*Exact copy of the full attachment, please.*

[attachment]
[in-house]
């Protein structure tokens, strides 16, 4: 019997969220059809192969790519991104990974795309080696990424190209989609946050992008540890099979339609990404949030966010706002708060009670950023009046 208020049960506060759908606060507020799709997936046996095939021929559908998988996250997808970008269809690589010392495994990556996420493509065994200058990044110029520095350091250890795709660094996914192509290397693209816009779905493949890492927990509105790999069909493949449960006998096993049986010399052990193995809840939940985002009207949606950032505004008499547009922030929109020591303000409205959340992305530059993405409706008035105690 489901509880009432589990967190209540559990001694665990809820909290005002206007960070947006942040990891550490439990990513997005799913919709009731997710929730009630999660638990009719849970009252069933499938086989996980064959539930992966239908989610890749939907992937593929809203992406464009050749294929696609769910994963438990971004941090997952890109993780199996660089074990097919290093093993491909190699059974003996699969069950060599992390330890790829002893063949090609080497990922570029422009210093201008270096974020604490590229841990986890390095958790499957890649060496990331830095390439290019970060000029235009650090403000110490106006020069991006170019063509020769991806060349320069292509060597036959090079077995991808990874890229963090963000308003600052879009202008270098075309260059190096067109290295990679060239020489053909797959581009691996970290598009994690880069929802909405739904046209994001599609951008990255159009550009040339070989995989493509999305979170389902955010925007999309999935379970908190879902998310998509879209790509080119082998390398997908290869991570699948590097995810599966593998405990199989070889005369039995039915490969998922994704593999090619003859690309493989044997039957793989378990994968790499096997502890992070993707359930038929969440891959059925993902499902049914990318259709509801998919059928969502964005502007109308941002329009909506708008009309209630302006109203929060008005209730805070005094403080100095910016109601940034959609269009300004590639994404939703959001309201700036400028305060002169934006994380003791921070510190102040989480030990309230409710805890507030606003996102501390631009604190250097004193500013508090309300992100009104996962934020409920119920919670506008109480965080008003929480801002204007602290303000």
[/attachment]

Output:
[in-house]
């Protein structure tokens, strides 16, 4: 019997969220059809192969790519991104990974795309080696990424190209989609946050992008540890099979339609990404949030966010706002708060009670950023009046 208020049960506060759908606060507020799709997936046996095939021929559908998988996250997808970008269809690589010392495994990556996420493509065994200058990044110029520095350091250890795709660094996914192509290397693209816009779905493949890492927990509105790999069909493949449960006998096993049986010399052990193995809840939940985002009207949606950032505004008499547009922030929109020591303000409205959340992305530059993405409706008035105690 489901509880009432589990967190209540559990001694665990809820909290005002206007960070947006942040990891550490439990990513997005799913919709009731997710929730009630999660638990009719849970009252069933499938086989996980064959539930992966239908989610890749939907992937593929809203992406464009050749294929696609769910994963438990971004941090997952890109993780199996660089074990097919290093093993491909190699059974003996699969069950060599992390330890790829002893063949090609080497990922570029422009210093201008270096974020604490590229841990986890390095958790499957890649060496990331830095390439290019970060000029235009650090403000110490106006020069991006170019063509020769991806060349320069292509060597036959090079077995991808990874890229963090963000308003600052879009202008270098075309260059190096067109290295990679060239020489053909797959581009691996970290598009994690880069929802909405739904046209994001599609951008990255159009550009040339070989995989493509999305979170389902955010925007999309999935379970908190879902998310998509879209790509080119082998390398997908290869991570699948590097995810599966593998405990199989070889005369039995039915490969998922994704593999090619003859690309493989044997039957793989378990994968790499096997502890992070993707359930038929969440891959059925993902499902049914990318259709509801998919059928969502964005502007109308941002329009909506708008009309209630302006109203929060008005209730805070005094403080100095910016109601940034959609269009300004590639994404939703959001309201700036400028305060002169934006994380003791921070510190102040989480030990309230409710805890507030606003996102501390631009604190250097004193500013508090309300992100009104996962934020409920119920919670506008109480965080008003929480801002204007602290303000």